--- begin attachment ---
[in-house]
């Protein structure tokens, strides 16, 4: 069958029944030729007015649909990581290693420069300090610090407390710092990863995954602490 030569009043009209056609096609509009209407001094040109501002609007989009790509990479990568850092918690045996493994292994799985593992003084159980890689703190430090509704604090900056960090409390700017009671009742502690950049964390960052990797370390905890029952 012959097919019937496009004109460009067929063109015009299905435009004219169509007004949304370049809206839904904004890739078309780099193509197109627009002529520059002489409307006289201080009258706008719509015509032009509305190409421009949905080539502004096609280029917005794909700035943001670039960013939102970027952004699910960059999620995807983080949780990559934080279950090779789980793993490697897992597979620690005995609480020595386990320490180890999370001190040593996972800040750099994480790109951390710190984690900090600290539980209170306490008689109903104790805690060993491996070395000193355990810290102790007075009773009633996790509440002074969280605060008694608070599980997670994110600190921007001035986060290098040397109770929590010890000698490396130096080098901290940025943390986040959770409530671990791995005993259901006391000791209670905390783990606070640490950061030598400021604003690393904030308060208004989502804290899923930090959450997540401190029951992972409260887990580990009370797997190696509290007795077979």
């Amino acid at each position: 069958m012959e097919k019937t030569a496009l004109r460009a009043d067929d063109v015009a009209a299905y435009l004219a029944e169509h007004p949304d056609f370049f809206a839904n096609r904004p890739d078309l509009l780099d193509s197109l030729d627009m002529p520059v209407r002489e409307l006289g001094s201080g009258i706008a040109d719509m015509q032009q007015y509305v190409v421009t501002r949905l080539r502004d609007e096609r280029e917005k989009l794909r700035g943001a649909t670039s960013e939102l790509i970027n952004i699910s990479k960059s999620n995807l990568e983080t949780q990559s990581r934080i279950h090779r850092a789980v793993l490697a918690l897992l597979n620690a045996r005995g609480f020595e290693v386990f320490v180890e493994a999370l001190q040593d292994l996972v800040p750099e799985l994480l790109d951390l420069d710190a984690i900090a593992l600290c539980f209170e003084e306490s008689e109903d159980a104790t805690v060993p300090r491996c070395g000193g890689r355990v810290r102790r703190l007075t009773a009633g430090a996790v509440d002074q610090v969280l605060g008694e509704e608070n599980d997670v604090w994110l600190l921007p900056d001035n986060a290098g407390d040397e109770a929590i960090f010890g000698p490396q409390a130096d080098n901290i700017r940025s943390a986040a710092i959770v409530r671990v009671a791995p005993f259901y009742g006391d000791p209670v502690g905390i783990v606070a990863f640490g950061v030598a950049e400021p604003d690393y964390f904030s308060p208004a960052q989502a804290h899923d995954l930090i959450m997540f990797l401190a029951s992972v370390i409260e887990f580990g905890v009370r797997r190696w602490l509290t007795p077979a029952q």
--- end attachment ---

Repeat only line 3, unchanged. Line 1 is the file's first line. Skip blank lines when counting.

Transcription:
């Amino acid at each position: 069958m012959e097919k019937t030569a496009l004109r460009a009043d067929d063109v015009a009209a299905y435009l004219a029944e169509h007004p949304d056609f370049f809206a839904n096609r904004p890739d078309l509009l780099d193509s197109l030729d627009m002529p520059v209407r002489e409307l006289g001094s201080g009258i706008a040109d719509m015509q032009q007015y509305v190409v421009t501002r949905l080539r502004d609007e096609r280029e917005k989009l794909r700035g943001a649909t670039s960013e939102l790509i970027n952004i699910s990479k960059s999620n995807l990568e983080t949780q990559s990581r934080i279950h090779r850092a789980v793993l490697a918690l897992l597979n620690a045996r005995g609480f020595e290693v386990f320490v180890e493994a999370l001190q040593d292994l996972v800040p750099e799985l994480l790109d951390l420069d710190a984690i900090a593992l600290c539980f209170e003084e306490s008689e109903d159980a104790t805690v060993p300090r491996c070395g000193g890689r355990v810290r102790r703190l007075t009773a009633g430090a996790v509440d002074q610090v969280l605060g008694e509704e608070n599980d997670v604090w994110l600190l921007p900056d001035n986060a290098g407390d040397e109770a929590i960090f010890g000698p490396q409390a130096d080098n901290i700017r940025s943390a986040a710092i959770v409530r671990v009671a791995p005993f259901y009742g006391d000791p209670v502690g905390i783990v606070a990863f640490g950061v030598a950049e400021p604003d690393y964390f904030s308060p208004a960052q989502a804290h899923d995954l930090i959450m997540f990797l401190a029951s992972v370390i409260e887990f580990g905890v009370r797997r190696w602490l509290t007795p077979a029952q």